The Nevada-based company, which was founded by outdoor enthusiast Kellie Lee in 2013 after she was diagnosed with hypothyroidism, currently manufactures Chocolate Coconut Cashew- and Peanutty Dark Chocolate-flavored bars.
“I knew that digestive issues were at the root of [hypothyroidism]… so I started researching new ingredients with positive health benefits and how to eat for and live with hypothyroidism,” said Lee.
Similar to other Rowdy’s bars, Sunflower Butter N’ Berries is naturally sweetened with the yacón root, which is a type of perennial daisy that contains a gut-healthy sugar that acts like a fiber in the digestive system, and has nourished South Americans for hundreds of years.
The energy bar also contains egg white protein and sunflower seeds. Each 12-bars pack retails for $35 via Rowdy’s website.
Lee said all the energy bars are “schoolyard approved and have already gained a following with local runners, triathletes and backpackers because of their simple, nutrient-dense ingredients.
“We are a company committed to empowering people to improve digestive health so they can restore balance and get back to being themselves.”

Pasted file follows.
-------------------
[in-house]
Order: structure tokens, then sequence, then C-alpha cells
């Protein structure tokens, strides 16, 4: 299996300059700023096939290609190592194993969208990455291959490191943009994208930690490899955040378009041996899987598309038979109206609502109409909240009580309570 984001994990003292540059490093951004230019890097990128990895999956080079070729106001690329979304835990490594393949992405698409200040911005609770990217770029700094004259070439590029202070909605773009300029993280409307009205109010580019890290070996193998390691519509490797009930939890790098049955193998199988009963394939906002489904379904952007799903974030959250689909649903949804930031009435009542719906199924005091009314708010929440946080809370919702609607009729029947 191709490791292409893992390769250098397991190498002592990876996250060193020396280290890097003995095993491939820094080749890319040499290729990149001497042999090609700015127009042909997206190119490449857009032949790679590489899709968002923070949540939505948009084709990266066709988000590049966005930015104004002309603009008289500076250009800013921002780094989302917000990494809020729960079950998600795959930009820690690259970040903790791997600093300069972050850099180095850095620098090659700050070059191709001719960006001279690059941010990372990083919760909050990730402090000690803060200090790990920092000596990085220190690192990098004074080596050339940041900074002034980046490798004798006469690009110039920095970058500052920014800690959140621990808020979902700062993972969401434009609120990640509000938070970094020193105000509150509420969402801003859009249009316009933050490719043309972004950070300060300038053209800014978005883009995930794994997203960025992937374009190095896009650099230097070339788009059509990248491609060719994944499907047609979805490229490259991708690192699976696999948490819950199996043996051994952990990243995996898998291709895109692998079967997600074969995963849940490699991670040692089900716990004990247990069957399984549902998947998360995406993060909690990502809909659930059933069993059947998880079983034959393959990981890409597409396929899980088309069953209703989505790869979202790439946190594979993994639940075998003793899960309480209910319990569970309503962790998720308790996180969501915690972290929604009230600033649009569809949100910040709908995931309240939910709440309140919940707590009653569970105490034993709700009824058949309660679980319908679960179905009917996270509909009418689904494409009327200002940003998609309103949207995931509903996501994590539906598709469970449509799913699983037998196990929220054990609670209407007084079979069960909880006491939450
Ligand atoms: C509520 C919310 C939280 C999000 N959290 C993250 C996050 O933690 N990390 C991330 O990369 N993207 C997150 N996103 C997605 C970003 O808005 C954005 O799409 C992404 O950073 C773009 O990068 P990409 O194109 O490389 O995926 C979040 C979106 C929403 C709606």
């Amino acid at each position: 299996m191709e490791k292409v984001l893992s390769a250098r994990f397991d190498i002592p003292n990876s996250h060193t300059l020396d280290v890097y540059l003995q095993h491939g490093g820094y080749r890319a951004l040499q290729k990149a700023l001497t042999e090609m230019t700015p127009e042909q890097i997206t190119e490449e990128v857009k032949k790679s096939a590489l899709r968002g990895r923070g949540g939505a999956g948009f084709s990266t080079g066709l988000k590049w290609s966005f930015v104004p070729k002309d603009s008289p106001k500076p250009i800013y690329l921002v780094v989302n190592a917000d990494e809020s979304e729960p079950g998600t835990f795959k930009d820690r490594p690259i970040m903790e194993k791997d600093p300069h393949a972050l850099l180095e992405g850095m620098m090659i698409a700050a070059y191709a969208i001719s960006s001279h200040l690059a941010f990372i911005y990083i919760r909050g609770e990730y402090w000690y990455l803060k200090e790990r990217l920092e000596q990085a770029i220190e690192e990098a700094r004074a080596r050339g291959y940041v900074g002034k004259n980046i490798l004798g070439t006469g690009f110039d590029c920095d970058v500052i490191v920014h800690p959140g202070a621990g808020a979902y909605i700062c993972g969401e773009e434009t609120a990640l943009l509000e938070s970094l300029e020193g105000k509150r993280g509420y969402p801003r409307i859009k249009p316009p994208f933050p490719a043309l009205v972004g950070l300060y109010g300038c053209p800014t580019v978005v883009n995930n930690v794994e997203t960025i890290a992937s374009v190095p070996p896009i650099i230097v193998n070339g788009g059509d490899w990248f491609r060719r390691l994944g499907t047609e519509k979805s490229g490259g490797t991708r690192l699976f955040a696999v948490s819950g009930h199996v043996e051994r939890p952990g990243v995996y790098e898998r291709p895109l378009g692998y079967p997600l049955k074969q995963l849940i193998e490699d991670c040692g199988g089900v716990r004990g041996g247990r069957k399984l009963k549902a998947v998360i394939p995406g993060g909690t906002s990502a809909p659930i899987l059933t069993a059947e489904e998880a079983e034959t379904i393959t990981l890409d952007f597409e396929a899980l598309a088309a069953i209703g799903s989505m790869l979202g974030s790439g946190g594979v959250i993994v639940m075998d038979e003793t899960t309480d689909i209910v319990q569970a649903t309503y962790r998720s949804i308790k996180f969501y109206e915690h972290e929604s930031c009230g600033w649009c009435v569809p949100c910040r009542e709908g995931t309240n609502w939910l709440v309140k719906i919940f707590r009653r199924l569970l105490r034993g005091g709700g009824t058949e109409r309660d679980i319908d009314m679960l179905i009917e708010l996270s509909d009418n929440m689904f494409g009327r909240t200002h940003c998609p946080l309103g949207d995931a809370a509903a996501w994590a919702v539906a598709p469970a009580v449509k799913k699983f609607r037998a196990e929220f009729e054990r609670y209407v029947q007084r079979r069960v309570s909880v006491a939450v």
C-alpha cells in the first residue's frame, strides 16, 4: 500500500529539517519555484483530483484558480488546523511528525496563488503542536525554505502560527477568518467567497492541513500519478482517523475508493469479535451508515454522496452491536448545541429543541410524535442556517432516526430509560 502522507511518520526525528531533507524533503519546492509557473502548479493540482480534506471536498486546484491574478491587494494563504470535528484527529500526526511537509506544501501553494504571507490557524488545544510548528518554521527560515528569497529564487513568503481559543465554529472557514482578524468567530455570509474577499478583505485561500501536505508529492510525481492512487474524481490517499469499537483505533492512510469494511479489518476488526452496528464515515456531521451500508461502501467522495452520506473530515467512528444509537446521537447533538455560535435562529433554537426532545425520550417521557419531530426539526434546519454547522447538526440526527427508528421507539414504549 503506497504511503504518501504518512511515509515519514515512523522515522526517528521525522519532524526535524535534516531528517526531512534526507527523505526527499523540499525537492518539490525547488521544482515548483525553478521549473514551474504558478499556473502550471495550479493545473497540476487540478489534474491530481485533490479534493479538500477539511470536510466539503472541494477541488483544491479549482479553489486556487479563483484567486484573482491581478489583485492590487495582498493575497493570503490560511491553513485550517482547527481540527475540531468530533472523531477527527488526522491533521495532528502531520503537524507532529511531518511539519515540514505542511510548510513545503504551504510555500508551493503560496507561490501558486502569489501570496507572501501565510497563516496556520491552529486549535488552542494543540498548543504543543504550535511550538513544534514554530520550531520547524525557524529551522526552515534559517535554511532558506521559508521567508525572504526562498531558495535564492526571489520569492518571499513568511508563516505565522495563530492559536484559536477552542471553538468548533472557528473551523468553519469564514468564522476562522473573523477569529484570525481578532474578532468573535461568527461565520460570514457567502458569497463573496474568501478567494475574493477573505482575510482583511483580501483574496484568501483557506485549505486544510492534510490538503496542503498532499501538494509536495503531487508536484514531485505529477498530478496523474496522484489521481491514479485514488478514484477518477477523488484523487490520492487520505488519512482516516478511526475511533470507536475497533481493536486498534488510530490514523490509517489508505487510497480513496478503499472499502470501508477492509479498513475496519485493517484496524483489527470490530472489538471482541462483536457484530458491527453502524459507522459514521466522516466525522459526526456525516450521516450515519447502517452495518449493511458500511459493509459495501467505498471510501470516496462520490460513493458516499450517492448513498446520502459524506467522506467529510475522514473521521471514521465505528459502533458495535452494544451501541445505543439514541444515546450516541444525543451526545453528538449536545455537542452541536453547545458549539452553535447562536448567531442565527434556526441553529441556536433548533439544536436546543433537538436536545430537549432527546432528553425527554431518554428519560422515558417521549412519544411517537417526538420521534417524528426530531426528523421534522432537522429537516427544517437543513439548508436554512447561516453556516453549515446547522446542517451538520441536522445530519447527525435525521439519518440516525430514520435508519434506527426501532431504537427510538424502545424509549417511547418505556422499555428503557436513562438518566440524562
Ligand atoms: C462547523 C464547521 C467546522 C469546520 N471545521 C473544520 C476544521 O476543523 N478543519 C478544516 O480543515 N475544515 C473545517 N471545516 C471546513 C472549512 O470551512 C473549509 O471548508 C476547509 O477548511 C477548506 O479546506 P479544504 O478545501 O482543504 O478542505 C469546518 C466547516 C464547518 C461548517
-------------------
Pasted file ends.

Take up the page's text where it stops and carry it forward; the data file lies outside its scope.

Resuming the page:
The difference between prebiotics and probiotics
According to Alfred Casale, who is the chief medical officer at Geisinger Medical Center in Pennsylvania, noted both prebiotics and probiotics nourish and maintain bacteria populations in the human body.
He said probiotic bacteria are typically found in fermented foods such as yogurt, miso, sauerkraut and kimchi or natural sources like honey and dark chocolate; while prebiotics are found in asparagus, onions, leeks, apples and bananas.
“Probiotic foods contain live bacteria that will arrive in your gut already active, while prebiotics act as a stimulant for future growth, said Casale.
“Think of prebiotics as grass seed or fertilizer, while probiotics are a layer of sod. When you are planting grass in your yard, sod will create a strong foundation and grass seed will sustain growth.”
According to IRI, the probiotic/prebiotic claim was among the most popular functional claims present on top-growth snack categories over the past three years, along with high protein, non-GMO and no antibiotics.
The market researcher also forecasted the sales of functional snacks in the US will reach $8.5bn by 2020 with 40% of adults seeking for snacks with probiotics, IRI predicted.